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The Boys' TCA panel promises 'one of the most current shows on TV'

Contributed by
Feb 13, 2019

If Preacher doesn't fulfill your need to see all things Garth Ennis on television, Amazon Prime is here for you. One of their upcoming new series is based on The Boys, written by Ennis with art by Darick Robertson. It was originally published by Wildstorm and Dynamite from 2006-2012, and now it's coming to the world of streaming television. 

According to Amazon, who held TCA panels a plenty today, the show is a "fun and irreverent take on what happens when superheroes — who are as popular as celebrities, as influential as politicians and as revered as gods – abuse their superpowers rather than use them for good."

The story will begin when Hughie (Jack Quaid) suffers "a devastating loss at the hands of a reckless Supe." His grief will turn to anger when he realizes that "there is no legal recourse for victims of collateral superhero damage." Hughie will soon meet the mysterious Billy Butcher (Karl Urban), who recruits him into getting some "justice against the Supes — who are not exactly what they seem." 

The cast and crew of the new series held their panel at the 2019 TCAs today, and SYFY WIRE was there to witness all of the action. The panel included executive producers Eric Kripke, Seth Rogen, and Evan Goldberg, as well as castmembers Antony Starr (Homelander), Erin Moriarty (Starlight), Jesse Usher (A-Train), Karen Fukuhara (The Female), Jack Quaid (Hughie), Chace Crawford (The Deep), and Laz Alonso (Mother’s Milk). Here's what we learned...

On being shocking, but character based:  

"Yes, the comic book is incendiary and has a ton of shocking s**t," Kripke said. "There are things we would not do in the show, but it's an irreverent and funny show. You have to make it about the characters and flesh out the characters and what it means to be human. If you take it seriously, the irreverence isn’t about shock value." 

In terms of basing it in character, this would certainly seem to be true of Hughie and his journey. "He changes a lot over the course of the season... a naive kid working in an electronics store gets thrust into a superhero world," said Quaid said of Hughie. "A traumatic event thrusts him into it. It’s been a fun journey." 

This also seems to be the case with Urban's character of Billy Butcher. "Karl brings gravitas and charisma to Butcher," said Kripke. "He acts the way he does because he’s very wounded. We have to show the Bogart inside of him so he’s not just a sociopath." 

On dealing with real-world ugly stuff: 

The original book does not shy away from depicting a real world in turmoil, and the same will be true of the show. Kripke said that they didn't want to "shy away from the hard and ugly stuff happening in our world," noting that they "need to talk about it and get it out of the shadows." If they don't treat it like it's real, then "what are the ramifications?" he added. "The people who do bad s**t in this world do not get away from it. We said we have to show some courage and talk about it."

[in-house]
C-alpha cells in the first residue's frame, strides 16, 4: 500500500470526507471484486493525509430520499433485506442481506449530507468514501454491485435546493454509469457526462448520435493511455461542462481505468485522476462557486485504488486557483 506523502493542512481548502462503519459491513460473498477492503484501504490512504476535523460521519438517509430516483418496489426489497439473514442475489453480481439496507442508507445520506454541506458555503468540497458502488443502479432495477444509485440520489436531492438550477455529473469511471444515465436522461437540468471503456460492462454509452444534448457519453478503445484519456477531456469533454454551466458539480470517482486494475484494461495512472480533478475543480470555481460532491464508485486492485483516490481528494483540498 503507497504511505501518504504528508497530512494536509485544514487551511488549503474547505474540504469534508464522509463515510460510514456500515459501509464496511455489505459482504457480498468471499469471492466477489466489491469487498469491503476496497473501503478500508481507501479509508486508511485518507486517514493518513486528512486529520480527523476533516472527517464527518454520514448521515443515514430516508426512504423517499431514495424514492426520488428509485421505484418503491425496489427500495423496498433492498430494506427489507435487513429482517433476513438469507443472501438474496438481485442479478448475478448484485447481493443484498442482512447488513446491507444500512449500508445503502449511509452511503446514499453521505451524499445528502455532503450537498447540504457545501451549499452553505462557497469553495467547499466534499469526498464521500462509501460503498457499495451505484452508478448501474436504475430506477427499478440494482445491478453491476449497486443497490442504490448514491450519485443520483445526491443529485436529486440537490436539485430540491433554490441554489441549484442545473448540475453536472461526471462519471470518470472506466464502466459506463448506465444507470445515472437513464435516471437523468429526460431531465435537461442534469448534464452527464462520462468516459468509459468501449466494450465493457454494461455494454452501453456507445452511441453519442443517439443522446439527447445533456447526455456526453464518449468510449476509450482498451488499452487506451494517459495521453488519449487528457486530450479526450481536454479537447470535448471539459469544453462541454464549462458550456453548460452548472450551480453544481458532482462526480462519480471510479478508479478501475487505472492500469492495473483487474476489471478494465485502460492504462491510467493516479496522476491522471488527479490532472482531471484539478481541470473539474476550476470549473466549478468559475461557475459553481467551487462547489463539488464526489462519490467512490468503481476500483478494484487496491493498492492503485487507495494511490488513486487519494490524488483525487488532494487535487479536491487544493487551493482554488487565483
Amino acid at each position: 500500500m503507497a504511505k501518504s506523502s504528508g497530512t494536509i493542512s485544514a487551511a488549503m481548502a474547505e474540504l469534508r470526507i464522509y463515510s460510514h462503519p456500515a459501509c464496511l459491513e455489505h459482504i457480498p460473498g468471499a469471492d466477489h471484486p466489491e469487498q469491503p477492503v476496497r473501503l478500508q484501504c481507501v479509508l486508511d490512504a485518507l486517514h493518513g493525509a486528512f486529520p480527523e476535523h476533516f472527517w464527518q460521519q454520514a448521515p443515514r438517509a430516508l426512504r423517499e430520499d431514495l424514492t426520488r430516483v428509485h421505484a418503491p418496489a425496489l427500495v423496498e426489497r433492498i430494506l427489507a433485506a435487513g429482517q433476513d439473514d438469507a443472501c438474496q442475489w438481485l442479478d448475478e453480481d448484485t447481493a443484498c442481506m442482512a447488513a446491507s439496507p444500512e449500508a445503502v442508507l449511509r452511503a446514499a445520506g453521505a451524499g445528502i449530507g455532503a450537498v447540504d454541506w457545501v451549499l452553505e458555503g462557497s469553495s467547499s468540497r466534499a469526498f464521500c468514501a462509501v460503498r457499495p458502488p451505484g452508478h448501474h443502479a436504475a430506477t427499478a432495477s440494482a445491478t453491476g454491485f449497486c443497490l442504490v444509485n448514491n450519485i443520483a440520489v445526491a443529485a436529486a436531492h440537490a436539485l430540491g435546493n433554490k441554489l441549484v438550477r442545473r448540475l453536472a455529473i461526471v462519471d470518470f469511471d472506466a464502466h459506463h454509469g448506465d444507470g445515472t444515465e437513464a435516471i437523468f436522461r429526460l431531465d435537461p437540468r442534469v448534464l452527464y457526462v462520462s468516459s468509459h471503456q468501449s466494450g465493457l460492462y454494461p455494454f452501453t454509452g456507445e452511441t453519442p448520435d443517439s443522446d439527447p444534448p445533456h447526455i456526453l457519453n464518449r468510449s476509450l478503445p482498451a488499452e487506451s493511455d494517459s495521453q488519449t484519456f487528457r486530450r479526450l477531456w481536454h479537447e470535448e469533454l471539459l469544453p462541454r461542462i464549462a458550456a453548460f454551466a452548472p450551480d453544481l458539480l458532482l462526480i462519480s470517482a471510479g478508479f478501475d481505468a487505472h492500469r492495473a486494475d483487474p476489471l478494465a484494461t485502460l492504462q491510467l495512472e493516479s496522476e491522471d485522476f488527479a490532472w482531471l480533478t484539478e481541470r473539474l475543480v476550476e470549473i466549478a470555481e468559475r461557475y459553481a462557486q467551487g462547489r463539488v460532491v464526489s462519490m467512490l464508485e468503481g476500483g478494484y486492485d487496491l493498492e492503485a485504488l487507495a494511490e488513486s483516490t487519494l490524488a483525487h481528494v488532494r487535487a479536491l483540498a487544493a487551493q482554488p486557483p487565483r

On the original Garth Ennis comics: 

"It was truly written for adults and with a weird reverence we had never seen," said Goldberg. "Also the story structure of his comics is great." Rogen added that they grew up reading Preacher, and that "his tone as very much influenced us. We were able to get Eric on board and turn it into a TV show."

Fukuhara said that The Female's backstory will be different on the show than it was from the comic, and that she will appear in the series starting in Episode 4. "It’s her journey to find agency, she’s a mute character but that doesn’t mean she doesn’t have a voice."

Starr then noted that Homelander (a member of the top Supe group "The Seven") was "one of the most misunderstood characters," adding, "He’s protective and loyal. It’s like Superman on crack. It was interesting not to make it too large and stereotypical... it would be easy to make him a stock bad guy, but Eric was receptive to all of my bulls**t ideas and we went down the rabbit hole. Everything comes in context." 

Is television a better place for comic adaptations than film? 

"You have more time to delve deeper," Goldberg said. Rogen followed with, "It’s mostly the containment of the story. You would read the movie script for Preacher but it’s over just as you get started. Expansive stories lend themselves to TV." Goldberg also points out that this particular tale "has like 16 leads," and that you can't really do that in film. 

On sticking a pin in the inflated myth of superheroes: 

"There’s a preponderance of super hero s**t out there," Kripke said, "a vastly inflated myth now, and it’s screaming out for someone to stick a pin in it. It's so much fun to deconstruct that... it's irreverent and funny and has heart, but says superheroes are a**holes and good guys are humans, and also explores what happens to the most powerful person on Earth." He adds, "Or how stressful to be world’s fastest man? Or to only be able to talk to fish? I think playing with that is something people will enjoy." 

Moriarty addressed that further, saying, "The most relatable thing to me is that we often like to think when we attain goals, we’ll be the happiest person on Earth. When we strive for such external things based on others, we’re always humbled and proven wrong." 

Kripke summed things up by going back to Ennis, saying that, "He said he was inspired by combining the worst of politics with the worst of celebrity. Now the world has caught up to that in a way, that in the writer’s room the expression is 'bad for the world, good for the show.' It feels like it’s dead center now. Everyone on the show are news junkies and making this superhero show — and making one of the most current shows on TV." 

The Boys will premiere on Amazon Prime in 2019. 


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